Tax implications of Airbnb (short-term accommodation) rental income
UPDATE June 2023: See below for interest limitation rules
Are you one of the many thousands of New Zealanders who are generating income through short term rental accommodation platforms like Airbnb, bookabach and holidayhouses.co.nz? Whether you are renting a guest room in your home as a side-hustle, or you rent out your family bach when it’s not in use, or you have a fully-fledged holiday home rental business, you should acquaint yourself with the tax implications of income earned.
We often find that the taxation rules for holiday let income is misunderstood so here we walk through a few basics.
Tax is payable on income earned
When you rent out all or part of a residential property for short-term accommodation, you need to keep records of all income earned and declare it in your income tax return, subject to some limited income exemptions.
The good news is that you can claim deductions for expenses incurred, for example, rates, insurance, cleaning and advertising. You will need to keep records of the expenses you claim.
Special tax rules apply to calculating income and expenditure from short-term rental accommodation depending on the type of property (for example, renting out a room in a house, whole house, sleep-out, cottage or second home etc) and its use (full-time use versus mixed use).
Costs that are solely related to renting out the dwelling are fully deductible. Costs that are solely related to your private use of the dwelling are not deductible. Other costs are partly deductible – the deductible amount is based on the number of rental nights relative to the total number of nights the dwelling is used and/or the floor area of the rented space relative to the private portion of the house.
Interest limitation rules
This information was added in June 2023:
The IRD has recently issued an interpretation statement to explain how the interest limitation rules apply to properties rented for short-term stays such as via Airbnb or similar.
The statement explains that the rules differ whether you are renting a room in your home, another dwelling on the property of your home or an entire home. What you can claim also depends on the structure of your loans – do you have one loan for your main home and the second dwelling or are the loans separate? The rules are complex and fact specific. We recommend seeking the advice of an accountant when filing the tax return for your short-stay accommodation.
See the interpretation statement here.
GST and short-term accommodation
Unlike long-term residential rentals, income earned from short-term accommodation is a GST activity. You’ll need to register for and file GST returns if your short term rental turnover is over $60,000 from all GST activities. Turnover includes gross rental and business income.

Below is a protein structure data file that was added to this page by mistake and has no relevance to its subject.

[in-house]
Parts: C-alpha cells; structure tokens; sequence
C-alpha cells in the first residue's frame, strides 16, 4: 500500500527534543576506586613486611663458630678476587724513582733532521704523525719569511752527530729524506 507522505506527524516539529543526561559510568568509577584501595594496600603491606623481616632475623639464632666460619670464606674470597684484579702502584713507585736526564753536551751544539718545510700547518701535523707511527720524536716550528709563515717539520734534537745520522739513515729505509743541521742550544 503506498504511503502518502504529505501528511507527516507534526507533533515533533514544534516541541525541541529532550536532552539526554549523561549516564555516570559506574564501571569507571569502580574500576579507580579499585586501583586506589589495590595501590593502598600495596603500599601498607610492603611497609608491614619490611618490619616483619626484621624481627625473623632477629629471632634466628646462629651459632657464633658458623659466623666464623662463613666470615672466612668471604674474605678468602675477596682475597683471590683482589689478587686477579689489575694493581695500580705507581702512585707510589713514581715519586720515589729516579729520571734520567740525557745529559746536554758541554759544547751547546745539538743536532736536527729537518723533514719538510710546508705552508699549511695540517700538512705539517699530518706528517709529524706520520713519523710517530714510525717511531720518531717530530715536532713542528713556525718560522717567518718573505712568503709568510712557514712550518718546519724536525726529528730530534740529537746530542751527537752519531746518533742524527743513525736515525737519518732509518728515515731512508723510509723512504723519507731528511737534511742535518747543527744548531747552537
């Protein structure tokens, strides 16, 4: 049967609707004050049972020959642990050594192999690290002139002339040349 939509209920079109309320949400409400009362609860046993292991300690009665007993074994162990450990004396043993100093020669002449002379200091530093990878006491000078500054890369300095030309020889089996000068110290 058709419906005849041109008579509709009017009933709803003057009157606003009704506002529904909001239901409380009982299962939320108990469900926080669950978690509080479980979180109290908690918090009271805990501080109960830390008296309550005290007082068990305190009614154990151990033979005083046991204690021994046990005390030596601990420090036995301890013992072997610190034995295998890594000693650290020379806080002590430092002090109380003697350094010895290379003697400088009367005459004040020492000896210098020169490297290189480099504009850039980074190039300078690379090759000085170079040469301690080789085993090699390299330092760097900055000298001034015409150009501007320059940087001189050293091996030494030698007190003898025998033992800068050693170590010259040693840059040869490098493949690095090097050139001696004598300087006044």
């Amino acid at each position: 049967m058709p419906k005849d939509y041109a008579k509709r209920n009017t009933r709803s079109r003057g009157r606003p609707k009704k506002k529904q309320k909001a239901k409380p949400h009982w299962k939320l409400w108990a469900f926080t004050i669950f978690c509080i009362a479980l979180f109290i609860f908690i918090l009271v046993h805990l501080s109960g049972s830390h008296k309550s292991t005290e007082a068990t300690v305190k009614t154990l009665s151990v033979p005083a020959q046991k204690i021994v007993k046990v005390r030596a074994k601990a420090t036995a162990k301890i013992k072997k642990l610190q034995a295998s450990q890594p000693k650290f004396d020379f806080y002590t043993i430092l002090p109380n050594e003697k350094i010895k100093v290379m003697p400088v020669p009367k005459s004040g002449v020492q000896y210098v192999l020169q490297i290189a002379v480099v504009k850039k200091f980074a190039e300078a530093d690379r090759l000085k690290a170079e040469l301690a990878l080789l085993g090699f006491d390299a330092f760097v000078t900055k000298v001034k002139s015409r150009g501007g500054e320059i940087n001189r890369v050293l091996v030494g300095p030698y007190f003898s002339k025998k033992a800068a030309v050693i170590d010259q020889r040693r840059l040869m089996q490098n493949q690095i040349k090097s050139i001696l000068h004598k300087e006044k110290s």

If you’re registered for GST, you can claim the GST on expenses incurred for the rental income. Mixed asset rules may apply if not all of the property is rented out, or if it is rented only part of the year.
Claiming GST on a property acquisition and expenses may seem like a great option however this means that the subsequent on-sale of the property will be subject to GST which could be substantially higher than the amount claimed if the property has appreciated.
You must return GST output tax when you either:
- sell your residential rental property
- change its use from GST taxable to non-taxable (exempt).
An example of change of use would be when you go from short-term renting (GST taxable) to long-term renting (non-GST taxable).
Betsy owns a bach in the Coromandel which she rents out when it’s not being used by family. She bought the bach in 1987 for just $87,000 but it is now worth approximately $1.3 million. Initially she earned $30,000 per year on short term accommodation sites Airbnb and Holidayhouses.co.nz. Over time, the property becomes more popular and the income she earns from the bach increases to over $60,000 per year. Betsy’s accountant informs her that she now needs to register for GST, start charging GST to holiday renters and file GST returns. She will be able to claim a portion of the house for GST but she will also be liable for GST on the full sale price including the $1M+ capital gain if she decides to sell the property in the future or stops using it for a GSTable activity.
Inland Revenue keeping track online
The information about who is providing holiday and short-term accommodation services, and how much they are charging, is readily available online through the booking sites. This makes Inland Revenue’s job easy – they can see who is including income from these services in their tax returns and who is not.
Something else to note is that Inland Revenue has signalled a change to GST rules for short-term accommodation providers and other online ‘sharing businesses’. IRD is concerned many of these businesses might be operating below the threshold to register GST and collectively they are potentially unfair competition to commercial GST registered businesses. Thought is being given to lowering the GST threshold for these types of businesses.
One of the challenges for these businesses is determining tax-deductible costs and a possible proposal is to have a standard cost for those who earn their income in this way. This might be a better alternative to making adjustments for private use.
We can help
There are many nuances and pitfalls to be aware of around GST applicability and income tax calculations, so it pays to check with your accountant on how to manage these. We are specialists in accounting for rental properties. If you would like help in this area get in touch with us.